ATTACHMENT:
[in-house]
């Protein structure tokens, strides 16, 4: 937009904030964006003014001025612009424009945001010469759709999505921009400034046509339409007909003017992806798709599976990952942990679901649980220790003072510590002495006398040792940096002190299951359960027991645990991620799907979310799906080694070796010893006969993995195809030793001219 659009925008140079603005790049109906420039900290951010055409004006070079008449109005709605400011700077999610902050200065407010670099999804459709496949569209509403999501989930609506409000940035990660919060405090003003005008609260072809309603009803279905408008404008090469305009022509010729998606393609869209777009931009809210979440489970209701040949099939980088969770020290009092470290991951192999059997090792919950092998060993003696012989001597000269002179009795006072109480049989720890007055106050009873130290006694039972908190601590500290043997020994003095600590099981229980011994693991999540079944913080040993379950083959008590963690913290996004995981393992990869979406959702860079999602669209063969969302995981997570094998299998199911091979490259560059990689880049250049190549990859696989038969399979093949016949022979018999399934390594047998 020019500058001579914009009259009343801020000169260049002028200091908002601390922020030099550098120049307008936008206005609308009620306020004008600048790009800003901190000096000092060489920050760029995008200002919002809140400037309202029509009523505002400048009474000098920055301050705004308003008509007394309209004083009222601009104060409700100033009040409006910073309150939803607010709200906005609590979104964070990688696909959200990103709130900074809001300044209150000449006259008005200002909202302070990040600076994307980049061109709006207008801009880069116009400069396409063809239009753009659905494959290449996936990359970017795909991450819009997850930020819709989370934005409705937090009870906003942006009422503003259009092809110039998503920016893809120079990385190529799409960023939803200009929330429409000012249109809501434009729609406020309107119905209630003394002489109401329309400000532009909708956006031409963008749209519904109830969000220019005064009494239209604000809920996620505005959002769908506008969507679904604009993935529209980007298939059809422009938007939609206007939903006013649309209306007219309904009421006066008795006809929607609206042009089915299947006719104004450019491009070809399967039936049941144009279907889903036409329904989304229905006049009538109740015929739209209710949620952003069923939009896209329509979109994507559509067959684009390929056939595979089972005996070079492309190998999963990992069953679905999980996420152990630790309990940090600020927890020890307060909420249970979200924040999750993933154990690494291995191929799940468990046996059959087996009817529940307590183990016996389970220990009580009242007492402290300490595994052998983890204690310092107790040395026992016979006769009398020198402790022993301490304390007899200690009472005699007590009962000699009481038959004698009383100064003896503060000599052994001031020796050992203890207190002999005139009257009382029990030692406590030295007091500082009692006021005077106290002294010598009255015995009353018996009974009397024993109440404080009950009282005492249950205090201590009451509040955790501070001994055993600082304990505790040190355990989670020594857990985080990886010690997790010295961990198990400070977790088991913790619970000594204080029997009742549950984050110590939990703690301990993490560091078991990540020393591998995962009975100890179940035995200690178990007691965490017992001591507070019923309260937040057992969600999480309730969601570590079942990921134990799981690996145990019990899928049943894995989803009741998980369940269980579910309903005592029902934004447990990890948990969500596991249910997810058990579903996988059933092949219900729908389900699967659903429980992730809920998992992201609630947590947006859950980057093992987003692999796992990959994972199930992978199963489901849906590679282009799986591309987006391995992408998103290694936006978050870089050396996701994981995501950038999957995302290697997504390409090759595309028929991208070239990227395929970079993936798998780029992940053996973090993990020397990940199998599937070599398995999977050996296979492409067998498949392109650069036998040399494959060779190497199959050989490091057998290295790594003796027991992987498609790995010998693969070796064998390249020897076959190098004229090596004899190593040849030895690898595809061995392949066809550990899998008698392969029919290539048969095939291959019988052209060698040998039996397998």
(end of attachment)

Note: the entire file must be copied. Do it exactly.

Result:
[in-house]
């Protein structure tokens, strides 16, 4: 937009904030964006003014001025612009424009945001010469759709999505921009400034046509339409007909003017992806798709599976990952942990679901649980220790003072510590002495006398040792940096002190299951359960027991645990991620799907979310799906080694070796010893006969993995195809030793001219 659009925008140079603005790049109906420039900290951010055409004006070079008449109005709605400011700077999610902050200065407010670099999804459709496949569209509403999501989930609506409000940035990660919060405090003003005008609260072809309603009803279905408008404008090469305009022509010729998606393609869209777009931009809210979440489970209701040949099939980088969770020290009092470290991951192999059997090792919950092998060993003696012989001597000269002179009795006072109480049989720890007055106050009873130290006694039972908190601590500290043997020994003095600590099981229980011994693991999540079944913080040993379950083959008590963690913290996004995981393992990869979406959702860079999602669209063969969302995981997570094998299998199911091979490259560059990689880049250049190549990859696989038969399979093949016949022979018999399934390594047998 020019500058001579914009009259009343801020000169260049002028200091908002601390922020030099550098120049307008936008206005609308009620306020004008600048790009800003901190000096000092060489920050760029995008200002919002809140400037309202029509009523505002400048009474000098920055301050705004308003008509007394309209004083009222601009104060409700100033009040409006910073309150939803607010709200906005609590979104964070990688696909959200990103709130900074809001300044209150000449006259008005200002909202302070990040600076994307980049061109709006207008801009880069116009400069396409063809239009753009659905494959290449996936990359970017795909991450819009997850930020819709989370934005409705937090009870906003942006009422503003259009092809110039998503920016893809120079990385190529799409960023939803200009929330429409000012249109809501434009729609406020309107119905209630003394002489109401329309400000532009909708956006031409963008749209519904109830969000220019005064009494239209604000809920996620505005959002769908506008969507679904604009993935529209980007298939059809422009938007939609206007939903006013649309209306007219309904009421006066008795006809929607609206042009089915299947006719104004450019491009070809399967039936049941144009279907889903036409329904989304229905006049009538109740015929739209209710949620952003069923939009896209329509979109994507559509067959684009390929056939595979089972005996070079492309190998999963990992069953679905999980996420152990630790309990940090600020927890020890307060909420249970979200924040999750993933154990690494291995191929799940468990046996059959087996009817529940307590183990016996389970220990009580009242007492402290300490595994052998983890204690310092107790040395026992016979006769009398020198402790022993301490304390007899200690009472005699007590009962000699009481038959004698009383100064003896503060000599052994001031020796050992203890207190002999005139009257009382029990030692406590030295007091500082009692006021005077106290002294010598009255015995009353018996009974009397024993109440404080009950009282005492249950205090201590009451509040955790501070001994055993600082304990505790040190355990989670020594857990985080990886010690997790010295961990198990400070977790088991913790619970000594204080029997009742549950984050110590939990703690301990993490560091078991990540020393591998995962009975100890179940035995200690178990007691965490017992001591507070019923309260937040057992969600999480309730969601570590079942990921134990799981690996145990019990899928049943894995989803009741998980369940269980579910309903005592029902934004447990990890948990969500596991249910997810058990579903996988059933092949219900729908389900699967659903429980992730809920998992992201609630947590947006859950980057093992987003692999796992990959994972199930992978199963489901849906590679282009799986591309987006391995992408998103290694936006978050870089050396996701994981995501950038999957995302290697997504390409090759595309028929991208070239990227395929970079993936798998780029992940053996973090993990020397990940199998599937070599398995999977050996296979492409067998498949392109650069036998040399494959060779190497199959050989490091057998290295790594003796027991992987498609790995010998693969070796064998390249020897076959190098004229090596004899190593040849030895690898595809061995392949066809550990899998008698392969029919290539048969095939291959019988052209060698040998039996397998």